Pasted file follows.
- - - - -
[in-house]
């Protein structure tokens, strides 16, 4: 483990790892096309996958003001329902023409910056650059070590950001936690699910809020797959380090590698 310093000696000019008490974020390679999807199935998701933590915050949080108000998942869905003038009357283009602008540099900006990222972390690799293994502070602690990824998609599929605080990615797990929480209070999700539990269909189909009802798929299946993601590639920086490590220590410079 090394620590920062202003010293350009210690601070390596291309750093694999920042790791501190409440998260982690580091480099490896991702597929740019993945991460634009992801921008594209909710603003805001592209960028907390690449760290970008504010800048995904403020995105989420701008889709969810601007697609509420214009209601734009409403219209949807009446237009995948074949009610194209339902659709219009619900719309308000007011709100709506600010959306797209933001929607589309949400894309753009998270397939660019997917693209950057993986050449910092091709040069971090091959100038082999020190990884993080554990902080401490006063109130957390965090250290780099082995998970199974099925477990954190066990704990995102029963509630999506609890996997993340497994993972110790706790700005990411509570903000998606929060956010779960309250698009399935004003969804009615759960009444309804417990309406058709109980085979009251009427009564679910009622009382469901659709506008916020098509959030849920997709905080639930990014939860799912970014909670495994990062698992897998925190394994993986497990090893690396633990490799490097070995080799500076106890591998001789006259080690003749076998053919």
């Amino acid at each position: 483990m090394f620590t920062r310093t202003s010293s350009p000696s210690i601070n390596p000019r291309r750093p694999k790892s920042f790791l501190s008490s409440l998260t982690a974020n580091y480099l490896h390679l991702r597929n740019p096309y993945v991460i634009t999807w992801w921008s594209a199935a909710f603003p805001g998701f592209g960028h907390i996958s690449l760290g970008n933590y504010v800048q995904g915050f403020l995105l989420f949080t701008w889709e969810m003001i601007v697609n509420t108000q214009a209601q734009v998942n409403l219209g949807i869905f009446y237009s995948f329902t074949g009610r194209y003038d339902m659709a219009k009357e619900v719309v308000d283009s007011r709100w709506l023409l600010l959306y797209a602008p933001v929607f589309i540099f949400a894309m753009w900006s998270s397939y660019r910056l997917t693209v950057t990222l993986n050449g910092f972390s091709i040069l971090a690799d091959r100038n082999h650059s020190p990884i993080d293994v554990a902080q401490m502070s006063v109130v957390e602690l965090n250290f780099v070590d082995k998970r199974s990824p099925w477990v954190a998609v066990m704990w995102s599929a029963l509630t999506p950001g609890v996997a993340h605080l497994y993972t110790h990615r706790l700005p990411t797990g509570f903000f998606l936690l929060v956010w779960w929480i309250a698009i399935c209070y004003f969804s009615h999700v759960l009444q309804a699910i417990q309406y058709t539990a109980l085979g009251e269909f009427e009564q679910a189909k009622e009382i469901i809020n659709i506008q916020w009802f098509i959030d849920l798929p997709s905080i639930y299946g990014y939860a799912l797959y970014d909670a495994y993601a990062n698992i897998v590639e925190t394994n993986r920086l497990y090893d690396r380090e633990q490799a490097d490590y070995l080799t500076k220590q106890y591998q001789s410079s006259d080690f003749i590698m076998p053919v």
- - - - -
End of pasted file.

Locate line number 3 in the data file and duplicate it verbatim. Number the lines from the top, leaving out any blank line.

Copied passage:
């Amino acid at each position: 483990m090394f620590t920062r310093t202003s010293s350009p000696s210690i601070n390596p000019r291309r750093p694999k790892s920042f790791l501190s008490s409440l998260t982690a974020n580091y480099l490896h390679l991702r597929n740019p096309y993945v991460i634009t999807w992801w921008s594209a199935a909710f603003p805001g998701f592209g960028h907390i996958s690449l760290g970008n933590y504010v800048q995904g915050f403020l995105l989420f949080t701008w889709e969810m003001i601007v697609n509420t108000q214009a209601q734009v998942n409403l219209g949807i869905f009446y237009s995948f329902t074949g009610r194209y003038d339902m659709a219009k009357e619900v719309v308000d283009s007011r709100w709506l023409l600010l959306y797209a602008p933001v929607f589309i540099f949400a894309m753009w900006s998270s397939y660019r910056l997917t693209v950057t990222l993986n050449g910092f972390s091709i040069l971090a690799d091959r100038n082999h650059s020190p990884i993080d293994v554990a902080q401490m502070s006063v109130v957390e602690l965090n250290f780099v070590d082995k998970r199974s990824p099925w477990v954190a998609v066990m704990w995102s599929a029963l509630t999506p950001g609890v996997a993340h605080l497994y993972t110790h990615r706790l700005p990411t797990g509570f903000f998606l936690l929060v956010w779960w929480i309250a698009i399935c209070y004003f969804s009615h999700v759960l009444q309804a699910i417990q309406y058709t539990a109980l085979g009251e269909f009427e009564q679910a189909k009622e009382i469901i809020n659709i506008q916020w009802f098509i959030d849920l798929p997709s905080i639930y299946g990014y939860a799912l797959y970014d909670a495994y993601a990062n698992i897998v590639e925190t394994n993986r920086l497990y090893d690396r380090e633990q490799a490097d490590y070995l080799t500076k220590q106890y591998q001789s410079s006259d080690f003749i590698m076998p053919v």